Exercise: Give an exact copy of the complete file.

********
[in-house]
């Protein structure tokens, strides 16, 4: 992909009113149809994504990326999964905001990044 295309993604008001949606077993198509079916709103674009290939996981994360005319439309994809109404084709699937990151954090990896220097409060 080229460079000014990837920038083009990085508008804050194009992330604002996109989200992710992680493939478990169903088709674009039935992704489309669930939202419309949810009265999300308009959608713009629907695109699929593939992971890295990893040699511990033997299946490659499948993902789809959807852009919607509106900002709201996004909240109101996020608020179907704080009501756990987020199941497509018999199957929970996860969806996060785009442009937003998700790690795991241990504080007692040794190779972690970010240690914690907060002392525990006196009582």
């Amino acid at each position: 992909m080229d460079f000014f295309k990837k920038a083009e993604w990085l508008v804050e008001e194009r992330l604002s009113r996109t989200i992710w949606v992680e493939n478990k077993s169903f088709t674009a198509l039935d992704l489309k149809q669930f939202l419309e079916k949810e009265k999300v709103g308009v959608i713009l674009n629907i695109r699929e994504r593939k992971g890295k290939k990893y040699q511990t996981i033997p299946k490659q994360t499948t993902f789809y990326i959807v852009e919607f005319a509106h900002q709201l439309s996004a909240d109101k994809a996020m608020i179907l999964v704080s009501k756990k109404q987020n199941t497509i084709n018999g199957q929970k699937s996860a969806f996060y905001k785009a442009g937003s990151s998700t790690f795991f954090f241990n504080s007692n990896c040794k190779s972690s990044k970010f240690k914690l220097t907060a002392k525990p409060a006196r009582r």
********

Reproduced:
[in-house]
């Protein structure tokens, strides 16, 4: 992909009113149809994504990326999964905001990044 295309993604008001949606077993198509079916709103674009290939996981994360005319439309994809109404084709699937990151954090990896220097409060 080229460079000014990837920038083009990085508008804050194009992330604002996109989200992710992680493939478990169903088709674009039935992704489309669930939202419309949810009265999300308009959608713009629907695109699929593939992971890295990893040699511990033997299946490659499948993902789809959807852009919607509106900002709201996004909240109101996020608020179907704080009501756990987020199941497509018999199957929970996860969806996060785009442009937003998700790690795991241990504080007692040794190779972690970010240690914690907060002392525990006196009582």
């Amino acid at each position: 992909m080229d460079f000014f295309k990837k920038a083009e993604w990085l508008v804050e008001e194009r992330l604002s009113r996109t989200i992710w949606v992680e493939n478990k077993s169903f088709t674009a198509l039935d992704l489309k149809q669930f939202l419309e079916k949810e009265k999300v709103g308009v959608i713009l674009n629907i695109r699929e994504r593939k992971g890295k290939k990893y040699q511990t996981i033997p299946k490659q994360t499948t993902f789809y990326i959807v852009e919607f005319a509106h900002q709201l439309s996004a909240d109101k994809a996020m608020i179907l999964v704080s009501k756990k109404q987020n199941t497509i084709n018999g199957q929970k699937s996860a969806f996060y905001k785009a442009g937003s990151s998700t790690f795991f954090f241990n504080s007692n990896c040794k190779s972690s990044k970010f240690k914690l220097t907060a002392k525990p409060a006196r009582r």